“I am riding the wave right now,” he said. “I don’t think it has really hit me that I am in the league now.”

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Joe Barksdale Jr. plans to be ready

Tom Markowski/ The Detroit News

Detroit— To Joe Barksdale Jr., it’s all about the preparation. It’s a day-by-day process built on the traditional values of family, religion and hard work.

If one is prepared, no situation or challenge is unmanageable.

On April 29 Barksdale, a 6-foot-5, 325-pound offensive tackle from Louisiana State and a 2007 graduate of Detroit Cass Tech, patiently awaited his number to be called in the NFL draft. He had the assurance of family members, his trust in God and the satisfaction of knowing his work was about to pay off.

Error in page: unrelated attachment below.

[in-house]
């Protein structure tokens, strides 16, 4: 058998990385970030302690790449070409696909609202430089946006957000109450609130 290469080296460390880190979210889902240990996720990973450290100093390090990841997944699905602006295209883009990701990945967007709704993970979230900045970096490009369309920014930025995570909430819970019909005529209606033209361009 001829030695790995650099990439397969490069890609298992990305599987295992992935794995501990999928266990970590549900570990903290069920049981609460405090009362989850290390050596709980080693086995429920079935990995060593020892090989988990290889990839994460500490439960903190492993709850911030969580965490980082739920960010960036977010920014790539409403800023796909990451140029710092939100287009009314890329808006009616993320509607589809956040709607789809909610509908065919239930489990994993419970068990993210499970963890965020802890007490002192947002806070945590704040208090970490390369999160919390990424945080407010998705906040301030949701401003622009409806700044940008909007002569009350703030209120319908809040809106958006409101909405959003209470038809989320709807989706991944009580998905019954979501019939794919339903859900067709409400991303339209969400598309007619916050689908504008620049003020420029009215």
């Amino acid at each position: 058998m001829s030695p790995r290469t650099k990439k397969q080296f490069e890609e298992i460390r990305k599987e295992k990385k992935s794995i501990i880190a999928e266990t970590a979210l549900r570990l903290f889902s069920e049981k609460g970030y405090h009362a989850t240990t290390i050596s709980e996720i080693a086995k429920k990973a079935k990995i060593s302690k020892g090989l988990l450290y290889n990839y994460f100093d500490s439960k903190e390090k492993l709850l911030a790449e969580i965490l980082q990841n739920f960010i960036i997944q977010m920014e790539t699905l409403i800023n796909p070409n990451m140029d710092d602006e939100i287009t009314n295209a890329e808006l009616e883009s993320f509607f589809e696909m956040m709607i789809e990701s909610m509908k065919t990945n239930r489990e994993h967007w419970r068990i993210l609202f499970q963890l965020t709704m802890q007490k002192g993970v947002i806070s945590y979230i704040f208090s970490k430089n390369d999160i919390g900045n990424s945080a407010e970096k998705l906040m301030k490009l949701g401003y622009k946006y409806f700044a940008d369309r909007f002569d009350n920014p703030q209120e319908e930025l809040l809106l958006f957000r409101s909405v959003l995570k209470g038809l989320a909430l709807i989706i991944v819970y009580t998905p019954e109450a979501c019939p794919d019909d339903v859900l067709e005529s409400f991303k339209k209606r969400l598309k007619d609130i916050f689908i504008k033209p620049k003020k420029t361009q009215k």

When Barksdale was selected in the third round, 92nd overall, by the Oakland Raiders, he took it in stride. Despite some mock drafts tabbing him for the middle rounds, some as late as seventh, he listened to his coaches at LSU.

“ESPN was talking sixth or seventh round,” Barksdale said. “Everyone was talking sixth or seventh round. I knew I wasn’t going past the fourth, just by what my coaches were saying. Things happen for a reason. I’m happy to go with Oakland, win some games and win a Super or two.”

Timing is everything

Barksdale must continue to play the waiting game. Rookies can’t sign a contract because of the NFL lockout. Barksdale did sign with an agent, Isaac Conner of a3 (Allegiant Athletic Agency), and continues to work out, over two hours a day, four days a week with his personal trainer, Charles Fobbs, a former Cass Tech assistant coach, to be ready when the contract dispute ends.